"But the greatest of all the prejudices we have retained from infancy is that of believing that brutes think." (Rene Descartes, 1649)
"When a Creature has given such convincing and undeniable Proofs of the Terrors upon him, and the Pains and Agonies he feels, is there a Follower of Descartes so inur’d to Blood, as not to refute, by his Commiseration, the Philosophy of that vain Reasoner?" (Bernard Mandeville, 1723)
Rene Descartes (1596-1650), "the father of modern philosophy," believed that humans have two components: body and mind. Most of what we do can be explained by unthinking responses, or "passions" to our environment. But animals, lacking mind, act and interact through passions only. They are, in short, organic "automata" (machines), "much more splendid than artificial ones," but machines nonetheless.
For Descartes, the immaterial mind is manifested by the use of creative language, and creatively using language is exclusive to humans. To be sure, animals communicate, but they are merely relaying instinctive desires (food, water) or demonstrating involuntary reactions (pain, excitement). In other words, they are conscious but not self-conscious. They cannot think and then convey, "Boy, this hurts" or "I wish they would stop doing this to me." And so, animal pain, because it is not true pain, is morally irrelevant. It simply does not matter. Rene Descartes had given man the sanction to brutalize with impunity.
Gary Francione (Introduction to Animal Rights): "Descartes and his followers performed experiments in which they nailed animals by their paws onto boards and cut them open to reveal their beating hearts. They burned, scalded, and mutilated animals in every conceivable manner. When the animals reacted as though they were suffering pain, Descartes dismissed the reaction as no different from the sound of a machine that was functioning improperly. A crying dog, Descartes maintained, is no different from a whining gear that needs oil."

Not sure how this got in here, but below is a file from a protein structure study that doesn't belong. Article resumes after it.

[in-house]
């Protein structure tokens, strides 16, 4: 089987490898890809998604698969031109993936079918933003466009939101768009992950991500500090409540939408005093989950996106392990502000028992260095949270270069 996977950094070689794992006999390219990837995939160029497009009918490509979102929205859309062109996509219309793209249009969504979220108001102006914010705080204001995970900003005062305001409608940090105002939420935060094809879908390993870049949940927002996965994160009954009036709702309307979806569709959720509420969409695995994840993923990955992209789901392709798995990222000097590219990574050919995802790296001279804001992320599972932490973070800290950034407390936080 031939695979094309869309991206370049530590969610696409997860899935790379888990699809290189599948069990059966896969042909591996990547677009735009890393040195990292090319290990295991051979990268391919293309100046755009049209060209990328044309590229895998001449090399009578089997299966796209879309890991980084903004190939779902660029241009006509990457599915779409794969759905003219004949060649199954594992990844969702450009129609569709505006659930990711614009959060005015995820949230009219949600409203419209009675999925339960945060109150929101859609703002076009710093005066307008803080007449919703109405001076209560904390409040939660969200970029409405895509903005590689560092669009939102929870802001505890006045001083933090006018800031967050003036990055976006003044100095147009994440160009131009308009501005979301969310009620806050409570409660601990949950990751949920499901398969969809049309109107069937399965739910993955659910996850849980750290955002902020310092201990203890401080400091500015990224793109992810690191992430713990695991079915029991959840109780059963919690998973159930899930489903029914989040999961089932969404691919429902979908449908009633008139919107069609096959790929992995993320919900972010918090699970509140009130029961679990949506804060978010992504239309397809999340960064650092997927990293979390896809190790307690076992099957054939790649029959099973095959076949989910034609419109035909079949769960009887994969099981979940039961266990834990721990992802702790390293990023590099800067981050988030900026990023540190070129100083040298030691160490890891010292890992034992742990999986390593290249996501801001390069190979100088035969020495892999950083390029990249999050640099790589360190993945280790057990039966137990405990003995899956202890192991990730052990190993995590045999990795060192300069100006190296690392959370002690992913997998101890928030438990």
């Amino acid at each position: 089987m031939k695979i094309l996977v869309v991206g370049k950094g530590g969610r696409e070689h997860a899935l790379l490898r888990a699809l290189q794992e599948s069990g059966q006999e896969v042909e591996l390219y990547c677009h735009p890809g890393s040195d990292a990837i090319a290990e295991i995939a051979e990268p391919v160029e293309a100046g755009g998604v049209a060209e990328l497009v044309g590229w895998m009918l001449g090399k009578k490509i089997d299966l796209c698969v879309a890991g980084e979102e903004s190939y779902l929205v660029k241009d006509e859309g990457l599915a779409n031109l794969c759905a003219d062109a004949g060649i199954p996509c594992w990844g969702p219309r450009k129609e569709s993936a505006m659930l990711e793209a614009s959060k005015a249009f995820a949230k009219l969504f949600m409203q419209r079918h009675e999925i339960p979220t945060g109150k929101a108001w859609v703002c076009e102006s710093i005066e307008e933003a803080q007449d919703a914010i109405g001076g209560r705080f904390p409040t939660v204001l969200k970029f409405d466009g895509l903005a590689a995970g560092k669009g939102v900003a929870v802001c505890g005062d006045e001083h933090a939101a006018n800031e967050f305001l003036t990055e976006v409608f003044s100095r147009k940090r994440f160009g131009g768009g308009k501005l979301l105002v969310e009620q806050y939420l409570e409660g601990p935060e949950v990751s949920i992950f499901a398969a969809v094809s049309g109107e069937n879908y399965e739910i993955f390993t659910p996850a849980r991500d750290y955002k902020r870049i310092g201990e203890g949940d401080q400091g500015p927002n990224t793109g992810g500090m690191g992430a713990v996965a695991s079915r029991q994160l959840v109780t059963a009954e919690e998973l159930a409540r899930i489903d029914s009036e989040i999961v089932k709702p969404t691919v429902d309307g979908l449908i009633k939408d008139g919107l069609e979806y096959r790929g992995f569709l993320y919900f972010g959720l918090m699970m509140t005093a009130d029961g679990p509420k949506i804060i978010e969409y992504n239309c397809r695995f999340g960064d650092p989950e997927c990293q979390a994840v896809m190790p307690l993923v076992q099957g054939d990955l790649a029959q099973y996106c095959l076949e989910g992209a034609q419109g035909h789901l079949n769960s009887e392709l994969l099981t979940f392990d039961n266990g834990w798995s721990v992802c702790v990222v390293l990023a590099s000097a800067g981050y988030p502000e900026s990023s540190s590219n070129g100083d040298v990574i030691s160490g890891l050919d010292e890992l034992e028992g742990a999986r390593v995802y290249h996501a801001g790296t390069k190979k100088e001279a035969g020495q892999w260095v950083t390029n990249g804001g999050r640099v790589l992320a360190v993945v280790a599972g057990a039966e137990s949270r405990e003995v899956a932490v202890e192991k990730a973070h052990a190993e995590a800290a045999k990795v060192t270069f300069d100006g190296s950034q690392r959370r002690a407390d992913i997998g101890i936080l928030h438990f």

360 years later, Rene Descartes still exerts influence. While the existence of animal pain is beyond reasonable debate, many still see that pain (suffering) as different from ours, and this, to some, justifies animal experimentation. Yet clearly, no two humans suffer in precisely the same way; I can never truly know what pain feels like to you. I can intuit by virtue of a similar anatomy - nociceptors, spinal cord, brain - but this anatomy is one we also share with animal test subjects; it's why we experiment on them in the first place. Because of his time and place, Descartes' ignorance (and cruelty) can (almost) be excused. Today, we know better. The machines feel. It's time we stopped hurting them.